Altitude Sickness
May 11, 2017

It’s boot-hiking season

Boot-hiking season is here! As some of you may or may not know, boot hiking season is one of my favorite times in Killington. When everyone else is getting out their lawn chairs and firing up the grill, I am sharpening my crampons, eager for the time when the lift will not be running, and I can charge straight up Superstar like a Sherpa.

This season is looking to be a barn burner. The first day out, I only climbed half of Superstar because I wanted to be respectful of my back and my poor, unused legs.

As an aside, I learned the depth of this nerve problem this past week when I was getting a massage. My massage therapist alerted me to the fact that my left leg (nerve damage side) is significantly thinner than the other leg. It is not all that noticeable looking at it, but when you grip the quad in your hand, it is indeed significantly smaller.

I do not know if this is a result of actual nerve damage, or if it is a result of favoring that leg. It could just be a result of my natural inclination to push off with my shorter leg, which is also my dominant. I have tried to be conscious of this and work my left leg as much as my right.

That first day up the hill, foreshortened though it was, was an awakening. I am in way better shape than I was last year when my crampons hit the hill. I am sure that the swimming did great things for my heart and wind, but also my legs are just in far better shape due to the cycling and pool walking, no rest days not withstanding. I paused a couple of times on the way up, but that first day I didn’t even break a sweat.

The next two days I powered to the top nearly without pause. I was careful to keep to the left side of the moguls so that my long leg was on the low side, but I noticed that this worked my left leg less (bias?) so I eventually tried not to pay attention.

You may be asking yourself “How is it possible that this guy can have such a wreck of a back but carry a pack with skis up the mountain every day?”

The short answer to that (shorter than the long answer, at least) is that on uphill and uneven travel, the height to which I must raise my knees rocks my pelvis forward, and pushes my shoulders forward, causing the vertebrae missing discs to lever off each other, creating a separation of the rear vertebrae, opening the foramin where the nerve exits the spinal column.  When I am in significant back pain, all I have to do is sit in a chair and slouch, and it offers the same relief.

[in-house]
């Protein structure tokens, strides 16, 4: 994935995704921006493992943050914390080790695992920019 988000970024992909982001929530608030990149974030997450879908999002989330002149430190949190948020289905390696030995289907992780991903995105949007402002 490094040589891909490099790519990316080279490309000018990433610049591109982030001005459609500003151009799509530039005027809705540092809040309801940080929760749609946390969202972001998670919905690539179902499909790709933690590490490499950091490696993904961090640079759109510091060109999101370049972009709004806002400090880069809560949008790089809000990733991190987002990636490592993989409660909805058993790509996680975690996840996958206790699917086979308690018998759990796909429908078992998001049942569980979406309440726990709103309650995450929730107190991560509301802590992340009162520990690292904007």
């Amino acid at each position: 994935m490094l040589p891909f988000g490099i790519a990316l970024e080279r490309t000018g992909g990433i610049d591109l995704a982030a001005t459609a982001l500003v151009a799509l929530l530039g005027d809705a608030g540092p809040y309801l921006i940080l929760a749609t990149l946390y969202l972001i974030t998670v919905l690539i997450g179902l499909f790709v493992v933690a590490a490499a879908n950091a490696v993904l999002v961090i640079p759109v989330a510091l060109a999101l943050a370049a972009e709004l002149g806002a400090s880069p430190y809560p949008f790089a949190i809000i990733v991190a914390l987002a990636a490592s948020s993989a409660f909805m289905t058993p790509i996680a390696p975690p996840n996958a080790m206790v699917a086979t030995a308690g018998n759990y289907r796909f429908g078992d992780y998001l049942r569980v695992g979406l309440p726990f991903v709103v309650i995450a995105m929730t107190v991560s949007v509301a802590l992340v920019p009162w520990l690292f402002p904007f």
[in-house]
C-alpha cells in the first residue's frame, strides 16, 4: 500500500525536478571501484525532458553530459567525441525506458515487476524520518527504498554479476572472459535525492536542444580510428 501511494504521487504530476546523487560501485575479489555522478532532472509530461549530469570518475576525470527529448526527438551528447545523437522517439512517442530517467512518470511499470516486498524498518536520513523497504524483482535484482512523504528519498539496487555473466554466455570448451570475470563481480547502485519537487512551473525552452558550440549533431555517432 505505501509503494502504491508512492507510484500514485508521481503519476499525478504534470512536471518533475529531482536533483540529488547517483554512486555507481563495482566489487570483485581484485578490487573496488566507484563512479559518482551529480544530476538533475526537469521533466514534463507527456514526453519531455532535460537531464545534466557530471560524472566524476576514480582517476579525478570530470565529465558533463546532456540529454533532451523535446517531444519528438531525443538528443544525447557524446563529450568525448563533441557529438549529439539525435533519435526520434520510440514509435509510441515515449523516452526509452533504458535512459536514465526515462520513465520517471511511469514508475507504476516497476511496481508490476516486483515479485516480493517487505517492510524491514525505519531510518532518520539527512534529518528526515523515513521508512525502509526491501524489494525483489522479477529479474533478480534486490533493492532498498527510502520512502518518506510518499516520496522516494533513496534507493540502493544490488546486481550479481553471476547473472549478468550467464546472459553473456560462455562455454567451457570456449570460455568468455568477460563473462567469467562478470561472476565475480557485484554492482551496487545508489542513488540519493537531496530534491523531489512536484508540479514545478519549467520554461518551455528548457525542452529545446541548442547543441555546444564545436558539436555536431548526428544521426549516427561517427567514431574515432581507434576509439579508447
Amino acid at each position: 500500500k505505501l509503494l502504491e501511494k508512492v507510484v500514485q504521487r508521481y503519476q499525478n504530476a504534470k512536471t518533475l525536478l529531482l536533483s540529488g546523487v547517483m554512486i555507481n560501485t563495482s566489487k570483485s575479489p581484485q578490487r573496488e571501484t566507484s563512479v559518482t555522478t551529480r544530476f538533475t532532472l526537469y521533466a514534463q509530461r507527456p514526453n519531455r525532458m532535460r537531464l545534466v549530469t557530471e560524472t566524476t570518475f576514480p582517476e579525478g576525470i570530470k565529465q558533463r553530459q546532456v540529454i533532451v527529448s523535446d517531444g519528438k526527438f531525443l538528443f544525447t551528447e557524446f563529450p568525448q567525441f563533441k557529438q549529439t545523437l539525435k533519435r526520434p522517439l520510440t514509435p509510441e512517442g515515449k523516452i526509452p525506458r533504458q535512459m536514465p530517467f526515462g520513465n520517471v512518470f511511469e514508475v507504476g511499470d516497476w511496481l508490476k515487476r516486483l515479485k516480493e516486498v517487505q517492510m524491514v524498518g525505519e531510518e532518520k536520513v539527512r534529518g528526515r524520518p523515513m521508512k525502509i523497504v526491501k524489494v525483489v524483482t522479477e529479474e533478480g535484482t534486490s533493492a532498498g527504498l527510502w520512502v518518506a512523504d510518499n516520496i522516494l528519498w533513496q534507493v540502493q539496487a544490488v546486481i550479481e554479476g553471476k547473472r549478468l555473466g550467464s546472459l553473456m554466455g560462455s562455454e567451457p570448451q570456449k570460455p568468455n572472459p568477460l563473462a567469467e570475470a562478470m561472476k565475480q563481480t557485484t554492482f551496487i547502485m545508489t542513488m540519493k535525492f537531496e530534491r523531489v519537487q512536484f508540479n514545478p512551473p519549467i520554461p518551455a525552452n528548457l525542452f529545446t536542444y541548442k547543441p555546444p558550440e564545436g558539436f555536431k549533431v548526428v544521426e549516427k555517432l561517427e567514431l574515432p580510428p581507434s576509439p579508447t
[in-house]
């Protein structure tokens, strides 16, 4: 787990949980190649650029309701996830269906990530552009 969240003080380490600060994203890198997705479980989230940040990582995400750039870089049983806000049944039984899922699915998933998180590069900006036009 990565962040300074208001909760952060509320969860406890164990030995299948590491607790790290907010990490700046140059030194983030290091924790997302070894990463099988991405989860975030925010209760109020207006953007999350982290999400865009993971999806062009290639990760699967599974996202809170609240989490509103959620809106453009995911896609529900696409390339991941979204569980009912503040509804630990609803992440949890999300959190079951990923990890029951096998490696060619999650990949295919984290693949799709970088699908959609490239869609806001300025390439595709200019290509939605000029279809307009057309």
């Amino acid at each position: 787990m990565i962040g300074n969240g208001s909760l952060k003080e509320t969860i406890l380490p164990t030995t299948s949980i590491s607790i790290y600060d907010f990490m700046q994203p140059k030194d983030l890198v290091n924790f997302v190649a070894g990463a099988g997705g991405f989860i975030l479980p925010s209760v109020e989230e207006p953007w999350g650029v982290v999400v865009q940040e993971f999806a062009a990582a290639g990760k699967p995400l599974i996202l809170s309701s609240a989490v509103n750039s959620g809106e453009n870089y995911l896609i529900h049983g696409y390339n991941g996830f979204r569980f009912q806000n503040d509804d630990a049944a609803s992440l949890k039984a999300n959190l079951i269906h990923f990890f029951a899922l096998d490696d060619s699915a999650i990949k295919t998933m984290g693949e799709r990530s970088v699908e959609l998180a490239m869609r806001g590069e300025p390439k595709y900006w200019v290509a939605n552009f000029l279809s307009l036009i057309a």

So, this means that (thank goodness) I can still go out and get great exercise without excruciating pain. I nearly wept with gratitude.

Then of course, I got cocky and went for a walk on pavement, falling victim to the eternal “I’m cured!” that rings out in my head every time I experience 10 minutes without back pain. You would think I would learn by now. But I haven’t, and so I went for an easy walk in good sneakers and it hurt.

Go out and test my mettle by churning up a hill? No problem. Easy walk? Bad pain. See what I am dealing with here? It didn’t make sense until I saw my X-Ray and MRI. Now it all makes sense.

Also, a little more than a week ago I read an article touting the results of HIIT (High Intensity Interval Training), and how in adults over 65 it actually caused a better, faster, more comprehensive muscle response than in athletes in their 20s (changing up to 400 genes). Further I remembered older research that showed HIIT causing cells to create HGH (Human Growth Hormone), and decided to replace my usual daily pedantic pedal with a cyclonic cycle.

I pedal as hard as I can for 30 seconds and very slowly for 90 seconds, doing that 10 times for a total workout time of 20 minutes. I have long known this to be the most productive form of exercise (my choice was always sprinting, but there won’t be much of that for now), but for a while I was scared of it because of the nerve pain. I am not anymore. It feels good.

I still have to sit down halfway through making dinner, but at least I can get out there and get some real exercise on the mountain. I have finally been eating cleaner and shaving off some weight, too. I did a quick five-day cleanse, eating only certain herbs and a mixture of 500-600 calories/day of coconut oil. This knocked me right back into ketosis (fat burning metabolism) and helped me drop a few pounds without losing muscle mass. It feels good.

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